BRIEF DESCRIPTION OF FIGURES

FIGS. 1A, 1B, and 1C are architecture diagrams of computer systems for behavioral modeling according to three embodiments of the present invention. For ease of explanation, like reference numerals are given to the same or corresponding item in the different embodiments.

FIG. 2 is an illustration of splitting the data set into factual and behavioral databases according to the present invention.

FIG. 3 shows that the clustering engine creates the behavioral exemplars from the behavioral database shown in FIG. 2.

FIG. 4 illustrates that the learning module takes data from the factual database in FIG. 2 and the corresponding exemplars to form the mapping between the two.

FIG. 5 shows a neural network learning module according to the present invention.

FIG. 6 illustrates that the neural network learning module computes the output responses when new factual data is presented to the module according to the present invention.

DETAILED DESCRIPTION OF THE PREFERRED EMBODIMENTS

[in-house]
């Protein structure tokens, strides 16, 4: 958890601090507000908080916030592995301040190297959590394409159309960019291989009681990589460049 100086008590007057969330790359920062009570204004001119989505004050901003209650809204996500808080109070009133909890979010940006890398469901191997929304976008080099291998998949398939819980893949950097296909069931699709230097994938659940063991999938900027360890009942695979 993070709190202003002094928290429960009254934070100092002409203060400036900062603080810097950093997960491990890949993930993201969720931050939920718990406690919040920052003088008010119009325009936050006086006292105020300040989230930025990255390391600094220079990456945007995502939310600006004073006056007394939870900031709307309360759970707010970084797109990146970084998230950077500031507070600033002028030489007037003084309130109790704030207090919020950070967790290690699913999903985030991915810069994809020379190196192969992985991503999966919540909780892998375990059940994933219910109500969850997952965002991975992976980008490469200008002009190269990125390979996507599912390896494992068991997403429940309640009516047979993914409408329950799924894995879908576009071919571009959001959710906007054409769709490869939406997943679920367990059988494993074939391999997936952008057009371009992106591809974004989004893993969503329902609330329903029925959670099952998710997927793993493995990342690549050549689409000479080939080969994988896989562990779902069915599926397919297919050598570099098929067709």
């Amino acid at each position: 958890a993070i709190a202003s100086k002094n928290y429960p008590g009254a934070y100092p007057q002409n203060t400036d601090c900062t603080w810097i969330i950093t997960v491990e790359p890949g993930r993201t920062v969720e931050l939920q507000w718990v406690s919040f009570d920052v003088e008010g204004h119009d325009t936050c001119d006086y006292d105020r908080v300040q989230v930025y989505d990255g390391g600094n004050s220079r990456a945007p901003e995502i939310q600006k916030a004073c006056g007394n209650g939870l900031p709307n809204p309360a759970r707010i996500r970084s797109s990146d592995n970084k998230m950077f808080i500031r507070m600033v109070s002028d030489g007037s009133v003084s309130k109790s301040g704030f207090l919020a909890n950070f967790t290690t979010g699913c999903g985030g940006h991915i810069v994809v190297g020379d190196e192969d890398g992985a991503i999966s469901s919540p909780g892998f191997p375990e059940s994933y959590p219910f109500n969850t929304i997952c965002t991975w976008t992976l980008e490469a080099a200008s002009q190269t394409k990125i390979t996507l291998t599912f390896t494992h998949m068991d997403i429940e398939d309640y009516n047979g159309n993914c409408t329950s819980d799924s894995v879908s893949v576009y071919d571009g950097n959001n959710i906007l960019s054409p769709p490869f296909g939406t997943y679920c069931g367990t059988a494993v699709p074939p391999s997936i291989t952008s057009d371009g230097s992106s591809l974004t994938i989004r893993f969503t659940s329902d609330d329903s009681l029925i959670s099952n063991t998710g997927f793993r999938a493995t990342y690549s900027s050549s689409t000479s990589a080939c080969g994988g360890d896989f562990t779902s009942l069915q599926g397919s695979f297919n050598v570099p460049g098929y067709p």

As used herein and in the claims, “subject” refers to an entity which has subjective experiences and having the opportunity to make choice(s) or preference(s). “Factual data” refer to the intrinsic properties of the subjects including but not limited to personal information such as demographical data (e.g. age, sex, jobs, etc), or physical attributes (e.g. height, weight, types of matter, etc). “Behavioral data” refer to the responses to stimuli or sequence of actions performed by the subjects as related to the “choices” or “preferences” indicated above, including but not limited to shopping habits, TV viewing habits, etc. The “internal parameters” or “parameters” of the clustering engine and/or the learning module refer to those adjustable values or structures of the respective clustering or learning algorithms. As a specific example, the internal parameters of a neural network learning module are the adjustable weights of its synaptic links. For statistical approach, the internal parameters refer typically to the means and variances of the probability density functions, or similar sets of parameters in statistical modelling. The following detailed description of preferred embodiments illustrates further how these concepts are used according to the present invention.